To speak of Bohemian San Francisco and say nothing of the old Hoffman saloon, on Second and Market streets, would be like the play of Hamlet with Hamlet left out. "Pop" Sullivan, or "Billy" Sullivan, according to the degree of familiarity of the acquaintance, boasted of the fact that from the day this place opened until he sold the doors were closed but once, the keys having been thrown away on opening day. During all the years of its existence the only day it was closed was the day of the funeral of Sullivan's mother. Here was the most magnificent bar in San Francisco, and in connection was a restaurant that catered to people who not only knew good things but ordered them. The back part of the place with entrance on Second street was divided off into little rooms with tables large enough for four. These rooms were most lavish in their decoration, the most interesting feature being that they were all made of different beautiful woods, highly polished. Woods were here from all parts of the world, each being distinctive. In these rooms guests were served with the best the market afforded, by discreet darkeys. This place was the best patronized of all the Bohemian resorts of the city up to the time of the fire. One of the special dainties served were the Hoffman House biscuits, light and flaky, such as could be found nowhere else.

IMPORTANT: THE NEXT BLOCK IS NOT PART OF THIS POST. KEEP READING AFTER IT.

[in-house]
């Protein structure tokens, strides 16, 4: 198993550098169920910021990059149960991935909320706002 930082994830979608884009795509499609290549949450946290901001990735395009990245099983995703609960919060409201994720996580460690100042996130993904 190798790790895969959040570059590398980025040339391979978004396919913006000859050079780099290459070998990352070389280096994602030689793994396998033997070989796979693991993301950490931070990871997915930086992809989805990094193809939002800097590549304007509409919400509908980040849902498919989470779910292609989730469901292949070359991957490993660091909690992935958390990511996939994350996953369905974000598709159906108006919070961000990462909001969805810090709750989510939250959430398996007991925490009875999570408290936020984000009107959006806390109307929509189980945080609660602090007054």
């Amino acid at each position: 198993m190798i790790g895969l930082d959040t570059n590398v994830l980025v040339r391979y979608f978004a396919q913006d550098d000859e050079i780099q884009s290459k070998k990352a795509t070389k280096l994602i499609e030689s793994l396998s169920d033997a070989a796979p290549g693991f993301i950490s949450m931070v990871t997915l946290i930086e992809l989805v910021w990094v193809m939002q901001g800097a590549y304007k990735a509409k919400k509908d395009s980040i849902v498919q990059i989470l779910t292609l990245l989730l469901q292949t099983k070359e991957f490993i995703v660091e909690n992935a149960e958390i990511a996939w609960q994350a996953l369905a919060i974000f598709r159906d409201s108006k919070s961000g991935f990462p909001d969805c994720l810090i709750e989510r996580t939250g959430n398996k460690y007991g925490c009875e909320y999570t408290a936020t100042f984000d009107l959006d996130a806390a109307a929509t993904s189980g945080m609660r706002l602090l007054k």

Out by Marshall Square, by the City Hall, was Good Fellow's Grotto, started by Techau, who afterward built and ran the Techau Tavern. This place was in a basement and had much vogue among politicians and those connected with the city government. It specialized on beefsteaks.

Under the St. Ann building, at Eddy and Powell streets, was the Louvre, started and managed by Carl Zinkand, who afterward opened the place in Market above Fourth street, called Zinkand's. This was distinctly German in appointments and cooking and was the best of its kind in the city. Under the Phelan building at O'Farrell and Market was the Old Louvre in which place one could get German cooking, but it was not a place that appealed to those who knew good service.